REVIEW: Avenue Q, Sunderland Empire, until July 16

Some of the cast of Avenue Q at the Sunderland Empire Theatre, l-r Jessica Parker, Jacquline Tate and Emily-Jane Morris.
Some of the cast of Avenue Q at the Sunderland Empire Theatre, l-r Jessica Parker, Jacquline Tate and Emily-Jane Morris.
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Is Avenue Q up your street?

If you like your musicals irreverent, then the answer is most probably yes.

This show is quite unlike most saccharine, jazz-hands productions that populate the touring circuit.

There’s the puppets for a start. Half of the cast are fluffy floating animals who look adorable - but swear like a trooper.

Then there’s the subject matter: racism, homosexuality, sex, porn - no stone is left unturned in the un-PC world of Avenue Q.

But then that’s what gives the show its cheeky charm. Its comic take on controversial topics - in which the puppets verbalise what most humans are thinking - is actually more true-to-life than musicals that merely skirt around the edges.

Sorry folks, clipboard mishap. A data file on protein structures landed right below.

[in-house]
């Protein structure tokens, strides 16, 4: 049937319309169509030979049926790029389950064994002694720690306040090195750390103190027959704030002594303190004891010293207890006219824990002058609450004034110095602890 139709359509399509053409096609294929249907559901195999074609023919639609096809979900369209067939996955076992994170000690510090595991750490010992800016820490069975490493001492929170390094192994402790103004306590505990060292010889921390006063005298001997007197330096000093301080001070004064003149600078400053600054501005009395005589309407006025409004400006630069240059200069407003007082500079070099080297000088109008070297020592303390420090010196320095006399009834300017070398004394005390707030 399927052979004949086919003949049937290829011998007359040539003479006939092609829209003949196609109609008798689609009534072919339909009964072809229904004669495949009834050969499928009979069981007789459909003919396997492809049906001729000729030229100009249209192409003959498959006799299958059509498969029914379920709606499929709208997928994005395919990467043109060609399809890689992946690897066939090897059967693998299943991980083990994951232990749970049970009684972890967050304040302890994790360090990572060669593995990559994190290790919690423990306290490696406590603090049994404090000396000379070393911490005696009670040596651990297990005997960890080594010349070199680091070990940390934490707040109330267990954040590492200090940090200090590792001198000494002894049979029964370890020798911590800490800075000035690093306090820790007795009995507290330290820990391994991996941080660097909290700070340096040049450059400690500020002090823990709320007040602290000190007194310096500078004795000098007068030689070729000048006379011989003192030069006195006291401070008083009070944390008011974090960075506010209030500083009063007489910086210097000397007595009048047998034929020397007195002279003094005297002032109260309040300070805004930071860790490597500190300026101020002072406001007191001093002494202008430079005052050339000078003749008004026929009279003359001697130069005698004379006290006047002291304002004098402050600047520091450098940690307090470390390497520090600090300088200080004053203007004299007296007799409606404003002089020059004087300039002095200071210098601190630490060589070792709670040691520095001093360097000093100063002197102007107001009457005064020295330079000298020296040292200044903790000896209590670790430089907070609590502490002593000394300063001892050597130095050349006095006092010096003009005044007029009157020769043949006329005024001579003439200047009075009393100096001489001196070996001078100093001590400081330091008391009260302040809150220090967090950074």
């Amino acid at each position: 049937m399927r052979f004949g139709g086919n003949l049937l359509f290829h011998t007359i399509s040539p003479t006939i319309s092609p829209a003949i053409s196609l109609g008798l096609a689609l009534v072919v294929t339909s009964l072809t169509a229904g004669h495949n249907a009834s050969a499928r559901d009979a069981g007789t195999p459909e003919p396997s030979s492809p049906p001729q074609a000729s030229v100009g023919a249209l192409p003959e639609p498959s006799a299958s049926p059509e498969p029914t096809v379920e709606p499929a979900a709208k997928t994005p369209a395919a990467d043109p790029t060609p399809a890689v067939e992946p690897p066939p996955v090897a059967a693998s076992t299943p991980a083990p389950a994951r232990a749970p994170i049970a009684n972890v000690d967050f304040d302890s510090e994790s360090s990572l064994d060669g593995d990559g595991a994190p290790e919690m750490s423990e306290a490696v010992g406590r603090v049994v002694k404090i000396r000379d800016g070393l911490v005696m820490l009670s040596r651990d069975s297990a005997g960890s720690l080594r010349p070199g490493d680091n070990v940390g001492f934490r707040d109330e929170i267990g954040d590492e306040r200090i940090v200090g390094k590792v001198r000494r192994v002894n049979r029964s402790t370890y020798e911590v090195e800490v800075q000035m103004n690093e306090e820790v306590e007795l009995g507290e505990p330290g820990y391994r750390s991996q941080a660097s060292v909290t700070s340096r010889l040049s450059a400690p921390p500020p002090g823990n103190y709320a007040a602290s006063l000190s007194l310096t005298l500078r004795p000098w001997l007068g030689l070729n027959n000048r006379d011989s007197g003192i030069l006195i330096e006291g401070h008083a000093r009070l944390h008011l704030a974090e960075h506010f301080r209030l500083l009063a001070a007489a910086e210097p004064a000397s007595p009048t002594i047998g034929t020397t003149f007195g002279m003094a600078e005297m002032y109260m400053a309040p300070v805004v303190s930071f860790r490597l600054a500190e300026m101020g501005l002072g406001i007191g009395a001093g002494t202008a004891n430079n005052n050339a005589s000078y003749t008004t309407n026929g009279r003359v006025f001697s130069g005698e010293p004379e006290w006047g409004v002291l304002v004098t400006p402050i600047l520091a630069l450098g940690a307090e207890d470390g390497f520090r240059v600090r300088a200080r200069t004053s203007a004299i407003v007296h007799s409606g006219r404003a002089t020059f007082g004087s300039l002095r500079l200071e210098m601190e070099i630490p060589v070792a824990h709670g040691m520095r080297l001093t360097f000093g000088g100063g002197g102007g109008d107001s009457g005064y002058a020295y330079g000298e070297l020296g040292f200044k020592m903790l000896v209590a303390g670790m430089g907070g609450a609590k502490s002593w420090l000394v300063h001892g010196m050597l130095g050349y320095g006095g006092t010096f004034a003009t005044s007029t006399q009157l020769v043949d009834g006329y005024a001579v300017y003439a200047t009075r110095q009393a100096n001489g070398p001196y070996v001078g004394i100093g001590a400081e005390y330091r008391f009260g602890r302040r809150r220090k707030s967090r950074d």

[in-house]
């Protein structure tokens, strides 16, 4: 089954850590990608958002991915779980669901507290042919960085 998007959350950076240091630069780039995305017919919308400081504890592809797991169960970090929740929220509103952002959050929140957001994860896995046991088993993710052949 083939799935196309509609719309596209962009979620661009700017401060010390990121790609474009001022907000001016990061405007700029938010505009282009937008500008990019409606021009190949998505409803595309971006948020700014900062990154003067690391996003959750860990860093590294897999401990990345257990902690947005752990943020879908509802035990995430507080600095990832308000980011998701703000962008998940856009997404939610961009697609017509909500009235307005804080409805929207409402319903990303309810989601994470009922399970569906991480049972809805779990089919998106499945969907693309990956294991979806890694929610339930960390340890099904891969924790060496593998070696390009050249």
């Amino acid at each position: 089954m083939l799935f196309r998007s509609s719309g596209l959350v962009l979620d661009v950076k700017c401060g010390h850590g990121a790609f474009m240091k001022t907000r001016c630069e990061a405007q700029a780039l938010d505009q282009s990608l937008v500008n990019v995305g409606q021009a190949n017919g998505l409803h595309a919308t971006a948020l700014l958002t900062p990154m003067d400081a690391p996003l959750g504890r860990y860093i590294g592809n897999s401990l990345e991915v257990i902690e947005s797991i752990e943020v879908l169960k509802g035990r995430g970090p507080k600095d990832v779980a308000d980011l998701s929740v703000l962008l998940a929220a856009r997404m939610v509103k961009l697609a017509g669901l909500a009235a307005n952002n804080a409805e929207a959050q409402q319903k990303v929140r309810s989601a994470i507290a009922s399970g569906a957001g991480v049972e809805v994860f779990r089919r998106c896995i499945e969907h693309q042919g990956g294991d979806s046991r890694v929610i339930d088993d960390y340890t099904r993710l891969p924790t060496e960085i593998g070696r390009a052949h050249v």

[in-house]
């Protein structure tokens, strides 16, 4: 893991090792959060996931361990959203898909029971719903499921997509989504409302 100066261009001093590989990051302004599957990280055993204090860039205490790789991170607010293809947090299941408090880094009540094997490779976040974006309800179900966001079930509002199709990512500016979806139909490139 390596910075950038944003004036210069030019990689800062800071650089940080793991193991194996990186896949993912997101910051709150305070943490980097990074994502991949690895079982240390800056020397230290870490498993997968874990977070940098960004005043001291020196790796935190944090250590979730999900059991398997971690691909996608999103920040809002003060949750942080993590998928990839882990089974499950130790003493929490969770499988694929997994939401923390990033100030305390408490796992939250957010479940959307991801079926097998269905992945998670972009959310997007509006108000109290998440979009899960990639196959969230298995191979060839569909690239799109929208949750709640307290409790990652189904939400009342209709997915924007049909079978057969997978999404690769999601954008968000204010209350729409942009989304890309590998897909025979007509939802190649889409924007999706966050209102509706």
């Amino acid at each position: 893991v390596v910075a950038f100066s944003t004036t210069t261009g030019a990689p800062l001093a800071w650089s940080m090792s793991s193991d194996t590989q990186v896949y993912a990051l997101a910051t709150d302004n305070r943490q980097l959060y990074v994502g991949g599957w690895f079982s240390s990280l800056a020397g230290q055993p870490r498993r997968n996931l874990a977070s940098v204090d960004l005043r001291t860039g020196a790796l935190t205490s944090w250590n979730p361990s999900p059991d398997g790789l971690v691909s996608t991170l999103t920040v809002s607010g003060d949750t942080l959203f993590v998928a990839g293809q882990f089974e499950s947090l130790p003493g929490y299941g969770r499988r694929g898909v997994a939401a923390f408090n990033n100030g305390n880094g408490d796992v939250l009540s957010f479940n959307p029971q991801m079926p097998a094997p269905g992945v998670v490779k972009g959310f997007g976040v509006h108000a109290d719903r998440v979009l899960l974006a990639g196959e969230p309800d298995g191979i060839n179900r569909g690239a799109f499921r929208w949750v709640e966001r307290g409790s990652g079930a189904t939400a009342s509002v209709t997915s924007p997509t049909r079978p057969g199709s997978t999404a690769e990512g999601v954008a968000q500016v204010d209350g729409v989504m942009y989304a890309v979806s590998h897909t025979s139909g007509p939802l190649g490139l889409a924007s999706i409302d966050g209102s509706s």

I last saw this show during its run in the West End, but the new tour still retains the show’s shock value. Even more so for those at the Empire who hadn’t seen it before.

There was an audible gasp of giggles when the first swear word spurted out of the felt potty mouth of Kate Monster - manipulated to perfection by Lucie-Mae Sumner. From then on, the show is liberally peppered with profanities, it’s Sesame Street for adults, but it’s more bawdy than bad taste.

The puppets are strangely believable, testament to the skilled puppeteers who bring them to life.

At the helm is Tom Steedon as Princeton who moves to the titular street to chase his dreams and ends up finding binge-drinking and fornication with a furry monster.

His journey of discovery is accompanied by a sound-track of unabashed tracks, The Internet Is For Porn and Everyone’s A Little Bit Racist to name but a few.

There’s even a graphic sex scene with him and love interest Kate Monster which has Olympic levels of carnal capers.

Anything goes on Avenue Q.